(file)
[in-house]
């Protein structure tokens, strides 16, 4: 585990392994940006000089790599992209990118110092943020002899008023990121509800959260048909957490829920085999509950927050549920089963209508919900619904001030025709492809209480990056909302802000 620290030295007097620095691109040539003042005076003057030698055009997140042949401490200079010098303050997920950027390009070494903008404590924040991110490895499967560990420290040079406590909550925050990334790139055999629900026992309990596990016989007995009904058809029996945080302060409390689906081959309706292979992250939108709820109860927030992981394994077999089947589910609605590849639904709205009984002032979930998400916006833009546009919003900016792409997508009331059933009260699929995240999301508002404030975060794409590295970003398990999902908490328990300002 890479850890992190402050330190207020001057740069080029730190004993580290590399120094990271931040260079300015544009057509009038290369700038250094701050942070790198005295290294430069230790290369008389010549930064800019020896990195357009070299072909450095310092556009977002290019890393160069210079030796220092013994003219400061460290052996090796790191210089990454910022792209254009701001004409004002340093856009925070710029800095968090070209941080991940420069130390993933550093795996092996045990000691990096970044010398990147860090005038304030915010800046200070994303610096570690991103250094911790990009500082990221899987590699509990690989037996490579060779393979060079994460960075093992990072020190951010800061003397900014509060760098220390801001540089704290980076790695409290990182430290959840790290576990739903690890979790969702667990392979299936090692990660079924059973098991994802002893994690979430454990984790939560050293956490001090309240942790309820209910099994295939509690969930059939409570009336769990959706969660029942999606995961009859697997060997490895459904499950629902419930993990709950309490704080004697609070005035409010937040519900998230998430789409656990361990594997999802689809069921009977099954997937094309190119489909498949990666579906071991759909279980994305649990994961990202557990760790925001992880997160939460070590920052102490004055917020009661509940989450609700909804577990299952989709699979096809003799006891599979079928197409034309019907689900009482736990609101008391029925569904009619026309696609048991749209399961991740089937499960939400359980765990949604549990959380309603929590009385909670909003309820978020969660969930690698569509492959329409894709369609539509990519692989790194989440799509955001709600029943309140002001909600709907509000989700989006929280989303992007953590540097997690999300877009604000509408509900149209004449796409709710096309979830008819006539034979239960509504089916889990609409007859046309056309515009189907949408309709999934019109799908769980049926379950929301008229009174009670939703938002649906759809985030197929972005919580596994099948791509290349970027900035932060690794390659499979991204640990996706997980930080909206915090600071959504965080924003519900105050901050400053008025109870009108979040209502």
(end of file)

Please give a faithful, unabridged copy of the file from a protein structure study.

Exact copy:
[in-house]
């Protein structure tokens, strides 16, 4: 585990392994940006000089790599992209990118110092943020002899008023990121509800959260048909957490829920085999509950927050549920089963209508919900619904001030025709492809209480990056909302802000 620290030295007097620095691109040539003042005076003057030698055009997140042949401490200079010098303050997920950027390009070494903008404590924040991110490895499967560990420290040079406590909550925050990334790139055999629900026992309990596990016989007995009904058809029996945080302060409390689906081959309706292979992250939108709820109860927030992981394994077999089947589910609605590849639904709205009984002032979930998400916006833009546009919003900016792409997508009331059933009260699929995240999301508002404030975060794409590295970003398990999902908490328990300002 890479850890992190402050330190207020001057740069080029730190004993580290590399120094990271931040260079300015544009057509009038290369700038250094701050942070790198005295290294430069230790290369008389010549930064800019020896990195357009070299072909450095310092556009977002290019890393160069210079030796220092013994003219400061460290052996090796790191210089990454910022792209254009701001004409004002340093856009925070710029800095968090070209941080991940420069130390993933550093795996092996045990000691990096970044010398990147860090005038304030915010800046200070994303610096570690991103250094911790990009500082990221899987590699509990690989037996490579060779393979060079994460960075093992990072020190951010800061003397900014509060760098220390801001540089704290980076790695409290990182430290959840790290576990739903690890979790969702667990392979299936090692990660079924059973098991994802002893994690979430454990984790939560050293956490001090309240942790309820209910099994295939509690969930059939409570009336769990959706969660029942999606995961009859697997060997490895459904499950629902419930993990709950309490704080004697609070005035409010937040519900998230998430789409656990361990594997999802689809069921009977099954997937094309190119489909498949990666579906071991759909279980994305649990994961990202557990760790925001992880997160939460070590920052102490004055917020009661509940989450609700909804577990299952989709699979096809003799006891599979079928197409034309019907689900009482736990609101008391029925569904009619026309696609048991749209399961991740089937499960939400359980765990949604549990959380309603929590009385909670909003309820978020969660969930690698569509492959329409894709369609539509990519692989790194989440799509955001709600029943309140002001909600709907509000989700989006929280989303992007953590540097997690999300877009604000509408509900149209004449796409709710096309979830008819006539034979239960509504089916889990609409007859046309056309515009189907949408309709999934019109799908769980049926379950929301008229009174009670939703938002649906759809985030197929972005919580596994099948791509290349970027900035932060690794390659499979991204640990996706997980930080909206915090600071959504965080924003519900105050901050400053008025109870009108979040209502």